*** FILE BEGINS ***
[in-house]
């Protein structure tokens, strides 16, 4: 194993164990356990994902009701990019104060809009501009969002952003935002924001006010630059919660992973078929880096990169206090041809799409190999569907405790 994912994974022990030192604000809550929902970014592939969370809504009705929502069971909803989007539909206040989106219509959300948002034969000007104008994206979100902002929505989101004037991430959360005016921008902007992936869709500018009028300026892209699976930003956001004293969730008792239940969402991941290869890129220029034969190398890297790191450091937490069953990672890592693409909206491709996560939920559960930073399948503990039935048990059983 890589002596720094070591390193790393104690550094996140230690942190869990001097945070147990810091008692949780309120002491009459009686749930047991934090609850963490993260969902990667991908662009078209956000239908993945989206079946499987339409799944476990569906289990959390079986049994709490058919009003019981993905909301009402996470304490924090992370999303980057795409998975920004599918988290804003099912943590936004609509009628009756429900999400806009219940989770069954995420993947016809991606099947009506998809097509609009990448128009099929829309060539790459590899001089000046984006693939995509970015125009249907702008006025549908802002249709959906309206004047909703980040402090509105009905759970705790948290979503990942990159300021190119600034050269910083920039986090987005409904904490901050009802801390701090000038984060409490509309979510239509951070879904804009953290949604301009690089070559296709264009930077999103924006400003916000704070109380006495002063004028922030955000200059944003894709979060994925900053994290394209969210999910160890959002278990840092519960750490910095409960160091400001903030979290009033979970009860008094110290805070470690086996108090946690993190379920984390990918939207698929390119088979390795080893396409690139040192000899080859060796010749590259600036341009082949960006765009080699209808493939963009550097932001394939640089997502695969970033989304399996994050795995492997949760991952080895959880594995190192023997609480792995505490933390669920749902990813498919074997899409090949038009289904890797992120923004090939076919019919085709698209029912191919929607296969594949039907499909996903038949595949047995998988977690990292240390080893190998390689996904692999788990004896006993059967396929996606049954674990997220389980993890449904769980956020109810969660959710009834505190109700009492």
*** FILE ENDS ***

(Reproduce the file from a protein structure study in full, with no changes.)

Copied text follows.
[in-house]
């Protein structure tokens, strides 16, 4: 194993164990356990994902009701990019104060809009501009969002952003935002924001006010630059919660992973078929880096990169206090041809799409190999569907405790 994912994974022990030192604000809550929902970014592939969370809504009705929502069971909803989007539909206040989106219509959300948002034969000007104008994206979100902002929505989101004037991430959360005016921008902007992936869709500018009028300026892209699976930003956001004293969730008792239940969402991941290869890129220029034969190398890297790191450091937490069953990672890592693409909206491709996560939920559960930073399948503990039935048990059983 890589002596720094070591390193790393104690550094996140230690942190869990001097945070147990810091008692949780309120002491009459009686749930047991934090609850963490993260969902990667991908662009078209956000239908993945989206079946499987339409799944476990569906289990959390079986049994709490058919009003019981993905909301009402996470304490924090992370999303980057795409998975920004599918988290804003099912943590936004609509009628009756429900999400806009219940989770069954995420993947016809991606099947009506998809097509609009990448128009099929829309060539790459590899001089000046984006693939995509970015125009249907702008006025549908802002249709959906309206004047909703980040402090509105009905759970705790948290979503990942990159300021190119600034050269910083920039986090987005409904904490901050009802801390701090000038984060409490509309979510239509951070879904804009953290949604301009690089070559296709264009930077999103924006400003916000704070109380006495002063004028922030955000200059944003894709979060994925900053994290394209969210999910160890959002278990840092519960750490910095409960160091400001903030979290009033979970009860008094110290805070470690086996108090946690993190379920984390990918939207698929390119088979390795080893396409690139040192000899080859060796010749590259600036341009082949960006765009080699209808493939963009550097932001394939640089997502695969970033989304399996994050795995492997949760991952080895959880594995190192023997609480792995505490933390669920749902990813498919074997899409090949038009289904890797992120923004090939076919019919085709698209029912191919929607296969594949039907499909996903038949595949047995998988977690990292240390080893190998390689996904692999788990004896006993059967396929996606049954674990997220389980993890449904769980956020109810969660959710009834505190109700009492």